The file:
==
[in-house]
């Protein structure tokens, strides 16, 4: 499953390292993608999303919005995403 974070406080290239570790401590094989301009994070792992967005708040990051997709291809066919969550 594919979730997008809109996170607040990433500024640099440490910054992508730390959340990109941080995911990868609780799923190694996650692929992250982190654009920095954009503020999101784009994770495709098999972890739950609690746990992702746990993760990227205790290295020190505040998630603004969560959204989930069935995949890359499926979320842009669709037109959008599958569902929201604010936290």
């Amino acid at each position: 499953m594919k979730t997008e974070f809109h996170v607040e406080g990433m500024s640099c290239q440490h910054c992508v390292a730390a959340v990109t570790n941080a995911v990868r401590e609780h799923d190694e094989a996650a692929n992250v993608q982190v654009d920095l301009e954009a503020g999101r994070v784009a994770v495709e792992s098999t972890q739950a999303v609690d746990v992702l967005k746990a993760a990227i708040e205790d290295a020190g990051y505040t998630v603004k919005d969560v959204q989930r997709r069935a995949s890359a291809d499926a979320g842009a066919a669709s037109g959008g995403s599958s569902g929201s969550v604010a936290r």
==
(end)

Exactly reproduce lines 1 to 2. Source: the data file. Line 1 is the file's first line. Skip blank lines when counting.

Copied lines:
[in-house]
């Protein structure tokens, strides 16, 4: 499953390292993608999303919005995403 974070406080290239570790401590094989301009994070792992967005708040990051997709291809066919969550 594919979730997008809109996170607040990433500024640099440490910054992508730390959340990109941080995911990868609780799923190694996650692929992250982190654009920095954009503020999101784009994770495709098999972890739950609690746990992702746990993760990227205790290295020190505040998630603004969560959204989930069935995949890359499926979320842009669709037109959008599958569902929201604010936290």